The first time I visited Thessaloniki more than 30 years ago, it was during a family trip and I was very young. My memories are vague, but I remember being excited and overwhelmed with this vibrant city that it was bustling with activity. Our visit was coincided with the International Trade Fair, an event of great importance in Greece and Southern Europe. Thousands of people attend it while it also attracts major political attention. It is customary for the Prime Minister of Greece to outline his administration’s policies for the next year, during the event.

It was at this fair, but not the year we visited, that Dimitris Vakondios, an employee of the Nestlé Company and a coffee lover, created, by accident, the first coffee-frappe or Greek-frappe in history. The peak of the fair was the Film Festival. In the 1960’s, the gold period of Greek cinema, the greatest actors and actresses of Greece were gathered there and with them a crowd of funs. In the 1990’s though the Festival became international and now presents innovative independent films from around the world.

I was back after so long, albeit for only 24 hours and with a tight schedule. I arrived an early afternoon, and even though it was raining heavily during the morning, the clouds were gradually thinning, just enough to give a brighter spell and an opportunity for me to do some sightseeing for a few hours. But, there was no room for spontaneity, aimless walks around the city, or just watching local people passing by while sipping coffee.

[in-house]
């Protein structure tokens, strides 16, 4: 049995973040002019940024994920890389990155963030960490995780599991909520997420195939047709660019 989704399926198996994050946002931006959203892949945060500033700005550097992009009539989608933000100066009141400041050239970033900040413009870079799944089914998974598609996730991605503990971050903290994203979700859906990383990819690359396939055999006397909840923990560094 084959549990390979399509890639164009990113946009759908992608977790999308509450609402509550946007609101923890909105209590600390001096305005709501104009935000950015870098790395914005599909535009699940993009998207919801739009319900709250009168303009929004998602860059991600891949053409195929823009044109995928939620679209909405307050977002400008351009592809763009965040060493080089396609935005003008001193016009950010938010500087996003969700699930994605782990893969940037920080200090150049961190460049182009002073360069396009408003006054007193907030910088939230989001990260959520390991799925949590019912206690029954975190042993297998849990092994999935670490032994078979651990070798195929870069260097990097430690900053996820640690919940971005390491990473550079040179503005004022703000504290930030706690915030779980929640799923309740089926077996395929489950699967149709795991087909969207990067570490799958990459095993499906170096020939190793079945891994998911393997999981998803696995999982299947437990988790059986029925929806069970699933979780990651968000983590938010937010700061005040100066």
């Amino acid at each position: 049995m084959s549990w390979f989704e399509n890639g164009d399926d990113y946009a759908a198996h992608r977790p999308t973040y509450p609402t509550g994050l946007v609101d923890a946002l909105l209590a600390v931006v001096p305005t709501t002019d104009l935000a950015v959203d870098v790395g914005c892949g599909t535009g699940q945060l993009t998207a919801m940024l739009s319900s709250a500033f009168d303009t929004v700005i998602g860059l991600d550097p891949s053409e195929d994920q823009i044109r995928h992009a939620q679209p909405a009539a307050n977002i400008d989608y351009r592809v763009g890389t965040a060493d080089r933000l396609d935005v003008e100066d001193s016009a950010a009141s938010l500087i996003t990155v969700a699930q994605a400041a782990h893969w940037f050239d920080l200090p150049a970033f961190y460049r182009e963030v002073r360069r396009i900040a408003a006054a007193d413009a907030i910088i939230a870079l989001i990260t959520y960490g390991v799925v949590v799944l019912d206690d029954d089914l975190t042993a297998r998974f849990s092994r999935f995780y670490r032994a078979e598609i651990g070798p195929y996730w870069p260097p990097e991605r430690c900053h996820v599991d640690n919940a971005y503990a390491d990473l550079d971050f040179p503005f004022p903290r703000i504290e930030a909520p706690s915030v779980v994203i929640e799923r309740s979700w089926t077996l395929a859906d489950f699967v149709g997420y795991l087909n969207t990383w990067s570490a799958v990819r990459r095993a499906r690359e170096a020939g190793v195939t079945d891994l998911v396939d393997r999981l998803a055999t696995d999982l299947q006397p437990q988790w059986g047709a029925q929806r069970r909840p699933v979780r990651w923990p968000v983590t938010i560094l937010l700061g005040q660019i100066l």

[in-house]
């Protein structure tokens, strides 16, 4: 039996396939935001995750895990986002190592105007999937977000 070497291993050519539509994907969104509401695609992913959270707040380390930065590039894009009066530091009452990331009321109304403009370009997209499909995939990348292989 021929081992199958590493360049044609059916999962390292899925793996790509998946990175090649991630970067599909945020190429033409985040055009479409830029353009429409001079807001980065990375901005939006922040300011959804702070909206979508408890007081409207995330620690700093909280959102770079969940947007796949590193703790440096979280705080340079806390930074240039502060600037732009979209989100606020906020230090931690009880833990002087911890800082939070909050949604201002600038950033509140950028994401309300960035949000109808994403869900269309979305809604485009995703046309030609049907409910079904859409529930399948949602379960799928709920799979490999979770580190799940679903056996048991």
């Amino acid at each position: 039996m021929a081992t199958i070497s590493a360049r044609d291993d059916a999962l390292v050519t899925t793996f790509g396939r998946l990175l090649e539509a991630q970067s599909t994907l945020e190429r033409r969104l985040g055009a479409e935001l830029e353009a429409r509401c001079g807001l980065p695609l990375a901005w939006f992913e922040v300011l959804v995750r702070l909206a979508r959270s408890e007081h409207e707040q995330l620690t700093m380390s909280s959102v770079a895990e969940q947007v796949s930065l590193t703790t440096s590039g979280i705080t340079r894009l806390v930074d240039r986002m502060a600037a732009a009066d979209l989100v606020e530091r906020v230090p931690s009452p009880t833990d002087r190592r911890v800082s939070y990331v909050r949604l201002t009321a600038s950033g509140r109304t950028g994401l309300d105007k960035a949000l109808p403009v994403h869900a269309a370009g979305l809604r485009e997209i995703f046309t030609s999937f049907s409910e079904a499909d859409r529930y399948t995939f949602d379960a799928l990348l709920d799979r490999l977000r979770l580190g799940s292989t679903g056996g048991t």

I left the hotel as soon as I checked in. My first sense was that of a different Greece. While Athens is dominated by its ancient past, Thessaloniki seems to embrace its diverse past, and the city is more intimately linked to neighbouring people, languages and cultures than Athens.


Despite the critics, Thessaloniki’s Mayor, Mr Boutaris embraces the city’s Ottoman and Jewish past. Some buildings have been restored; one of them is the magnificent Bey Hamam, the largest Ottoman bath in Greece. Located along Egnatia Street, also known as the Paradise Bath, it was built in 1444 by Sultan Murat II, and it is considered one of the most important buildings of Ottoman architecture in Thessaloniki.

I could not leave Thessaloniki without visiting one of the city’s hot spots, the famous Ladadika neighbourhood, the bazaar of the city during the ottoman occupation. Ladadika, which means shops that sell olive oil, has been declared a historical monument by the Greek Ministry of Culture. It has preserved its original style and character and old buildings are now occupied by coffee shops, bars, tavernas and restaurants.

And then, it was time to run. I was not on a leisure trip. Having barely scratched the surface of the city, I promised to myself to come back soon.

 Useful Information:

I stayed at the Ilios, it is a budget hotel, but well equipped, friendly and very clean. It is located in the centre of Thessaloniki, you can walk everywhere in the city

Night out: Bord del’ eau,drink room/ coffeeshop. Beautifully designed and very friendly. Great coffee and you will definitely love the music.